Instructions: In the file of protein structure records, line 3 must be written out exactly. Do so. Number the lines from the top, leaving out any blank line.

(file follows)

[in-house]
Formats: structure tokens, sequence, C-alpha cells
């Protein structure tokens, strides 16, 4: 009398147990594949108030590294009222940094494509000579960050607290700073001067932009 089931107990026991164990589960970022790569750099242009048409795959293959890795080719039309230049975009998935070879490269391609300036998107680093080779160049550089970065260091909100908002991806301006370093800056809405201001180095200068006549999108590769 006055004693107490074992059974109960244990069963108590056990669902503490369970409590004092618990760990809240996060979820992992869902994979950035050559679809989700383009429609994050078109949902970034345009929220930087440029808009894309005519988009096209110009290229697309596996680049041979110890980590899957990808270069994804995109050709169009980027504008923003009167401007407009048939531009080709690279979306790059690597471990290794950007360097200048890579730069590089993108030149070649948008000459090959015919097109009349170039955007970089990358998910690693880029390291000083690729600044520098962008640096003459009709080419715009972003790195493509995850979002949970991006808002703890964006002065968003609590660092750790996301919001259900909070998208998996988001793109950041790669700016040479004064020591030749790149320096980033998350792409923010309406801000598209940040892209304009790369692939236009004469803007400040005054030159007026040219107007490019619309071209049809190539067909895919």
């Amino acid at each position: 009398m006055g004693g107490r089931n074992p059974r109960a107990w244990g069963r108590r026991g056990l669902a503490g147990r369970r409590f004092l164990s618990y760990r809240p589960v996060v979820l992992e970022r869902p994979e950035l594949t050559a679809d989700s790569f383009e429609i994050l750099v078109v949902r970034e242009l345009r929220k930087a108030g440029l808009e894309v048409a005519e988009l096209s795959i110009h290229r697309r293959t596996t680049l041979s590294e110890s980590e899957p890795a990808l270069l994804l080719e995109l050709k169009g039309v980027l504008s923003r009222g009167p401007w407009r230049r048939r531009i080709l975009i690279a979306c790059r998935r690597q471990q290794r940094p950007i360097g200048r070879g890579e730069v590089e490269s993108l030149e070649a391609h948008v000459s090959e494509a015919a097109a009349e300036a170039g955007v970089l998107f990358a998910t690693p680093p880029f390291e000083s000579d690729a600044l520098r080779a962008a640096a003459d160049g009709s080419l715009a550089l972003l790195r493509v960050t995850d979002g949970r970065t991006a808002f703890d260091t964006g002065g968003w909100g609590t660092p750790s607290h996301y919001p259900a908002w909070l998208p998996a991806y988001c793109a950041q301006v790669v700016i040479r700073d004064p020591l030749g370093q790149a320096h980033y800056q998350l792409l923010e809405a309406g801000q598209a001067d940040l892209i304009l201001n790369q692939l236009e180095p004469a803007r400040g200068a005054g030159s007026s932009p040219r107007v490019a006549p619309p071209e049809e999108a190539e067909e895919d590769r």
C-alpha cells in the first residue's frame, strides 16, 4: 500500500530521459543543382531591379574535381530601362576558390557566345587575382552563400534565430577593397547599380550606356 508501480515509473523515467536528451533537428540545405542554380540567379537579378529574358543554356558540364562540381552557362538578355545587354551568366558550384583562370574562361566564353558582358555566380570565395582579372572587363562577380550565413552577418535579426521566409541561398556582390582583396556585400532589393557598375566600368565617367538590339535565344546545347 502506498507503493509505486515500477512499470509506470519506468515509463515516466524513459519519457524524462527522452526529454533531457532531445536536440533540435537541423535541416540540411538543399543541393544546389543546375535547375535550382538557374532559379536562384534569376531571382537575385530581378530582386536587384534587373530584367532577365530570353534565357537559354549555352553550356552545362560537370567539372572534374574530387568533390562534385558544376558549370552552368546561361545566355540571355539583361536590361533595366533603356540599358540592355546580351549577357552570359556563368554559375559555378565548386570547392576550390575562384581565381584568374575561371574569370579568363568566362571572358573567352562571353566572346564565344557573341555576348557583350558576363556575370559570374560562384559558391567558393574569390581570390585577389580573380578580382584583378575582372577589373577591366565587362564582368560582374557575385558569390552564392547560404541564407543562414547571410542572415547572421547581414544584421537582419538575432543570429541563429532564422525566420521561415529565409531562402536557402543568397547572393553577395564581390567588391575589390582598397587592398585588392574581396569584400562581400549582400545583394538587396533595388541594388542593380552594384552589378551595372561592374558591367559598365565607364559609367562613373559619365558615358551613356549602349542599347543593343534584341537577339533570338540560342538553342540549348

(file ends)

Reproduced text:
């Protein structure tokens, strides 16, 4: 009398147990594949108030590294009222940094494509000579960050607290700073001067932009 089931107990026991164990589960970022790569750099242009048409795959293959890795080719039309230049975009998935070879490269391609300036998107680093080779160049550089970065260091909100908002991806301006370093800056809405201001180095200068006549999108590769 006055004693107490074992059974109960244990069963108590056990669902503490369970409590004092618990760990809240996060979820992992869902994979950035050559679809989700383009429609994050078109949902970034345009929220930087440029808009894309005519988009096209110009290229697309596996680049041979110890980590899957990808270069994804995109050709169009980027504008923003009167401007407009048939531009080709690279979306790059690597471990290794950007360097200048890579730069590089993108030149070649948008000459090959015919097109009349170039955007970089990358998910690693880029390291000083690729600044520098962008640096003459009709080419715009972003790195493509995850979002949970991006808002703890964006002065968003609590660092750790996301919001259900909070998208998996988001793109950041790669700016040479004064020591030749790149320096980033998350792409923010309406801000598209940040892209304009790369692939236009004469803007400040005054030159007026040219107007490019619309071209049809190539067909895919």